Mac Sales Decline Blamed on Supply Constraints, iPad Cannibalization

Apple’s stock took a dive after the company reported its first profit decline in nine years.  Much of the problem was higher spending on new products, but one line item that was of particular interest was the Mac sales decline.  Sales of Macs fell to 4.1 million in the fiscal first quarter from 5.2 million a year ago, a difference of 1.1 million or 16 percent.  Why the Mac decline?

First, Apple’s fiscal first quarter was 13 weeks, one week shorter than the same period a year ago, but that alone didn’t account for the shortfall.  If you look at the per week sales numbers, Apple sold just 312,000 Macs per week in 2012 compared to 371,000 per week during the same time period a year ago.

The bigger issue were supply constraints on the iMac, which accounted for 700,000 units of the total Mac decline year over year due.  Apple executives didn’t expand on why it faced supply constraints on its conference call on Wednesday, but analysts have suggested that Apple’s shift to a new lamination process on the iMac display from the retina display may have slowed down production.  As a result, Apple was only able to provide 3 to 4 weeks of inventory, below its target of 4 to 5 weeks.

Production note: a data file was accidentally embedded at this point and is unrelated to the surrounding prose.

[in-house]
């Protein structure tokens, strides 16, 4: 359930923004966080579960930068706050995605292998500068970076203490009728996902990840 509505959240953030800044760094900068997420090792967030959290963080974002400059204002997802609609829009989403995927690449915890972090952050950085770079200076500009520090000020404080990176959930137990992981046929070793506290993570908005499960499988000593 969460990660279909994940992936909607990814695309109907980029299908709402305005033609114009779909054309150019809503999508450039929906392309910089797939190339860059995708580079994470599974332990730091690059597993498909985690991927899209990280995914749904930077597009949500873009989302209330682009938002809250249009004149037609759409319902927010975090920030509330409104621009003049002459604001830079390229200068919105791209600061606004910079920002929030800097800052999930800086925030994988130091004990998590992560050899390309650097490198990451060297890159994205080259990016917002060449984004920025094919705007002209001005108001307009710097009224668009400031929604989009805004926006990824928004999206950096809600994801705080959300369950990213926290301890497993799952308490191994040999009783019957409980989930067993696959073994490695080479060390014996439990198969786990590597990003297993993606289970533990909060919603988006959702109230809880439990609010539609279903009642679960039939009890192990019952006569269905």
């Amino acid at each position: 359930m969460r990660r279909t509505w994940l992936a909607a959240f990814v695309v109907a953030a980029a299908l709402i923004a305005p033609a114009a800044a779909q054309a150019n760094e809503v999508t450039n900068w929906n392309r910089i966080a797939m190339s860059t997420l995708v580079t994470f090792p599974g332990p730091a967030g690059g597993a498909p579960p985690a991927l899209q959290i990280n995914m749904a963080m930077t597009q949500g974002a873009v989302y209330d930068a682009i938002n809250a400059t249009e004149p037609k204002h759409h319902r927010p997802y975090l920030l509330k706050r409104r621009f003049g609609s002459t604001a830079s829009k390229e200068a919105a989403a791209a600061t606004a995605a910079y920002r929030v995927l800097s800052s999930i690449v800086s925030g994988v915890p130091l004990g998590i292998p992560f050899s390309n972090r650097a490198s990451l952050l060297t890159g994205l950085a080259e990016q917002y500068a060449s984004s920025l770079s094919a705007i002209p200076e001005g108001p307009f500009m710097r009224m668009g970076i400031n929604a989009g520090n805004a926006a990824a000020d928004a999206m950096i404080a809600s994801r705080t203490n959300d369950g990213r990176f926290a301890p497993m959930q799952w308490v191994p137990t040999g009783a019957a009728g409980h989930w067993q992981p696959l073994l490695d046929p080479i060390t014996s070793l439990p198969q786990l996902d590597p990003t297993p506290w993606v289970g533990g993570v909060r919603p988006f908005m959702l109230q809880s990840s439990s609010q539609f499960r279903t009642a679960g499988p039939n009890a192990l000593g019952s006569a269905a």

“We announced the new iMacs late in October,” said Apple CEO Tim Cook on a conference call with analysts on Wednesday, “and when we announced those, we announced that they would ship—the first one, the 21.5-inch—in November, and we did ship it at the end of November. We announced that the 27-inch would ship in December, and we did ship that in mid-December. And so there were limited weeks of ramping on these products during the quarter.”

Another issue for Mac was the overall decline in PC demand as consumers move to the tablet market.  Apple sold more than 23 million iPads, and Cook said that some cannibalization was almost certainly a factor.  However, he said the company viewed cannibalization as an opportunity and not a concern.

“We know that iPhone has cannibalized some iPod business, it doesn’t worry us that it’s done that; we know that iPad will cannibalize some Macs—it doesn’t worry us,” Cook said.

Even though the new, thinner iMacs shipped at the end of 2012, consumers looking to buy one may still have to wait awhile.  “We’ll significantly increase supply,” Cook said of the new iMacs, “but demand is very strong and we’re not certain we’ll achieve a balance this quarter.”


— Cassie Slane

Cassie Slane is a technology and consumer products expert and appears as an electronics guest on QVC and Philly's Fox 29 Channel. She has been a producer and writer for major media outlets including Bloomberg News, CNBC, and CNN.




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